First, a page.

“Make your favourite baggie short, rain pant, or casual bottom cycling specific with this comfortable Liner Short. The Liner Shorts can be worn with our Gravel Shorts, Track Pants, Skyline Pant or rain pants for 4-season cycling comfort. A high quality chamois, comfortable flat lock stitching, a wide waistband and highly breathable spandex and poly blend material make this Liner a must have.” – Showers Pass.
Upon first inspection, the Showers Pass Liner Short looks like a pretty standard bike short. The fabric itself is a breathable mesh constructed from a spandex/nylon fabric mix like a lot of other bike shorts are. This gives it plenty of breathability, and if you’re on a hot and sweaty ride, the mesh wicks away moisture quickly. The textured surface is a little rough on the skin though, and it’s not as comfortable as my current favourite liners from Troy Lee Designs. Like most liner shorts, the Showers Pass model is designed to be worn underneath a pair of baggy shorts – the mesh is a little too ‘see-through’ and breathable to be worn on its own. Unless you’re into that sort of thing…
Once on, the difference between these and other inner shorts I’ve worn were quickly made apparent. For a start, the Showers Pass Liner is much shorter in length. At first I was convinced these were ladies cycling shorts, which are often shorter than the men’s equivalent. My suspicion was quashed once I was able to confirm that they are indeed the men’s version. Because Showers Pass offers riding kit for the urban, road and gravel rider as well, the shorter length of the Liner shorts is most likely so they can be worn underneath short-shorts for urban hipster riders.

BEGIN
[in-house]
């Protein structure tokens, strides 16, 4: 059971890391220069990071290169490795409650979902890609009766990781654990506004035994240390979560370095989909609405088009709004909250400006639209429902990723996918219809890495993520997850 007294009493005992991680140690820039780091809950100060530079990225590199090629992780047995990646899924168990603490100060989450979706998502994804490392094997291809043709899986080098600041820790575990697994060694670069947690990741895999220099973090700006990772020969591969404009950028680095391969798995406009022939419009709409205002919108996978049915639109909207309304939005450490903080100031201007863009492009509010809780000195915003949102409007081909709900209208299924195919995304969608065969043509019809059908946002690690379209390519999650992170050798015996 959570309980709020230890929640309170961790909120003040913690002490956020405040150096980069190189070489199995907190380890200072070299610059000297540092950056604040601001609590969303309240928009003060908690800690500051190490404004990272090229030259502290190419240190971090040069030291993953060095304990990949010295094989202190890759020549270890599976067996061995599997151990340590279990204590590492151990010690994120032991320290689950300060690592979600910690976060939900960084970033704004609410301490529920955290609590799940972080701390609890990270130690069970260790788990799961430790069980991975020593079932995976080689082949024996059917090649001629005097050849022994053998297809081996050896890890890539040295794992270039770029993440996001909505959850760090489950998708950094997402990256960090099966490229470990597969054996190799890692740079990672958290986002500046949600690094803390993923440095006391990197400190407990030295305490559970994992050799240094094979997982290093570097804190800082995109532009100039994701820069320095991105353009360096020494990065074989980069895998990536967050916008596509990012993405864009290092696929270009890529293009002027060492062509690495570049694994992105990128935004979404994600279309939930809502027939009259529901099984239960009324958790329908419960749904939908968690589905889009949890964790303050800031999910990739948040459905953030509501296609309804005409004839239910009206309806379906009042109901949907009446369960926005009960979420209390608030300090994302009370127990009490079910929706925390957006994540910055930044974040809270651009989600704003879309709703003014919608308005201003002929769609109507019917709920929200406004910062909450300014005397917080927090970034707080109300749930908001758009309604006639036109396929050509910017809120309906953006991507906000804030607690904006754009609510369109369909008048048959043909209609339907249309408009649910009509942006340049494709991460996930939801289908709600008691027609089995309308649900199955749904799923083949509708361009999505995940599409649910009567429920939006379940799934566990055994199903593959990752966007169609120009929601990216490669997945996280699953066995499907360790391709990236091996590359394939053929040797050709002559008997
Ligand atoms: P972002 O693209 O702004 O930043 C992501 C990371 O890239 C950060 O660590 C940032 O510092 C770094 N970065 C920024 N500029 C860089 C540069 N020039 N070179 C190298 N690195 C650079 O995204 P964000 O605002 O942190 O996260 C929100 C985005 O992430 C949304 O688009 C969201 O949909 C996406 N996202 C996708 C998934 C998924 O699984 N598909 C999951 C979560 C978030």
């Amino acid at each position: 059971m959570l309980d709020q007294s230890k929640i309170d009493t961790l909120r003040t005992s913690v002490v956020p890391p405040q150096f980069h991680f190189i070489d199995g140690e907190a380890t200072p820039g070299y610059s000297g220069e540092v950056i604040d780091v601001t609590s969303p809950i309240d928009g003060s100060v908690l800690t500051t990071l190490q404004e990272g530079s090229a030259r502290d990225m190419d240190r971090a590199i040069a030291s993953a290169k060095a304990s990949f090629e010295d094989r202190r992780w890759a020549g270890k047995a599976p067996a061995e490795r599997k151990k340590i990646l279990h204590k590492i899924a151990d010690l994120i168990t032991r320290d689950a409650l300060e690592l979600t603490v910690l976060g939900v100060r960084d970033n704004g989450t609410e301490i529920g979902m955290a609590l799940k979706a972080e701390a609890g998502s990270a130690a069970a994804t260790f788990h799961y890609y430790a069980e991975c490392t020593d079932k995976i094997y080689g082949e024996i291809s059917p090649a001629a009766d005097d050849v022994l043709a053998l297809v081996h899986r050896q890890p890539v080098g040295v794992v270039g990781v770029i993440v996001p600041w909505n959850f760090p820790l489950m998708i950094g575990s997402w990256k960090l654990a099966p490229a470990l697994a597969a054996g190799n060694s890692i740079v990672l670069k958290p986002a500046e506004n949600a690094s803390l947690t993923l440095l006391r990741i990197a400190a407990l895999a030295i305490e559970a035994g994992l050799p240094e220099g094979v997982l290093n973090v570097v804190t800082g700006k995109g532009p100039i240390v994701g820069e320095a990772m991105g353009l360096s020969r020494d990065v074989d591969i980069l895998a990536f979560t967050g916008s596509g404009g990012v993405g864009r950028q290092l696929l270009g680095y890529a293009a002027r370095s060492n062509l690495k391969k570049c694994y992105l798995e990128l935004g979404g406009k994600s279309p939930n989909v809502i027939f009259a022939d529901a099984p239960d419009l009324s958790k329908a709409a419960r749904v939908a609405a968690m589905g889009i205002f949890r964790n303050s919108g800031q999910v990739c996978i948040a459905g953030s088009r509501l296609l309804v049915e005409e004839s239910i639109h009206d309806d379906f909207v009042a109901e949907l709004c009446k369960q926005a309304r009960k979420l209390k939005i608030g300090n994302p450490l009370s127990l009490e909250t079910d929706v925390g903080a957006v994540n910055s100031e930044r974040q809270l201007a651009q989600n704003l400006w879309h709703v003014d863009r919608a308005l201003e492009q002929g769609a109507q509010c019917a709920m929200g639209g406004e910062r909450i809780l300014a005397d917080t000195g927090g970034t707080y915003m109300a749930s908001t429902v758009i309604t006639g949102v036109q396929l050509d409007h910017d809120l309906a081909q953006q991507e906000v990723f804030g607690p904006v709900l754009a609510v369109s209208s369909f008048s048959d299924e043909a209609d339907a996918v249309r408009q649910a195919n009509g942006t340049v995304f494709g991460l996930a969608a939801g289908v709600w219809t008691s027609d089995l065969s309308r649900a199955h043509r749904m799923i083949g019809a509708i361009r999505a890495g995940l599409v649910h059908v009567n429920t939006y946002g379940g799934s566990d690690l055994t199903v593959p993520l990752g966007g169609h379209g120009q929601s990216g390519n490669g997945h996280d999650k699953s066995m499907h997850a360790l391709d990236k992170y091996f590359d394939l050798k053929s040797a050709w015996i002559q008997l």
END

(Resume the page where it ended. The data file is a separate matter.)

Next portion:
Regardless, the problem I encountered is that the cuffs of each leg have a habit of riding up your thigh throughout the course of a ride. This is compounded by the lack of elasticity around the leg cuffs, and the omission of any silicone detailing to help ‘stick’ the leg onto your skin. That’s not such a bad thing for hairy-legged mountain bikers like me (silicone grippers can make a habit of tugging at your poor leg hairs), but it is a problem when the shorts terminate halfway down your thighs and spend their existence attempting to migrate northwards with every pedal stroke.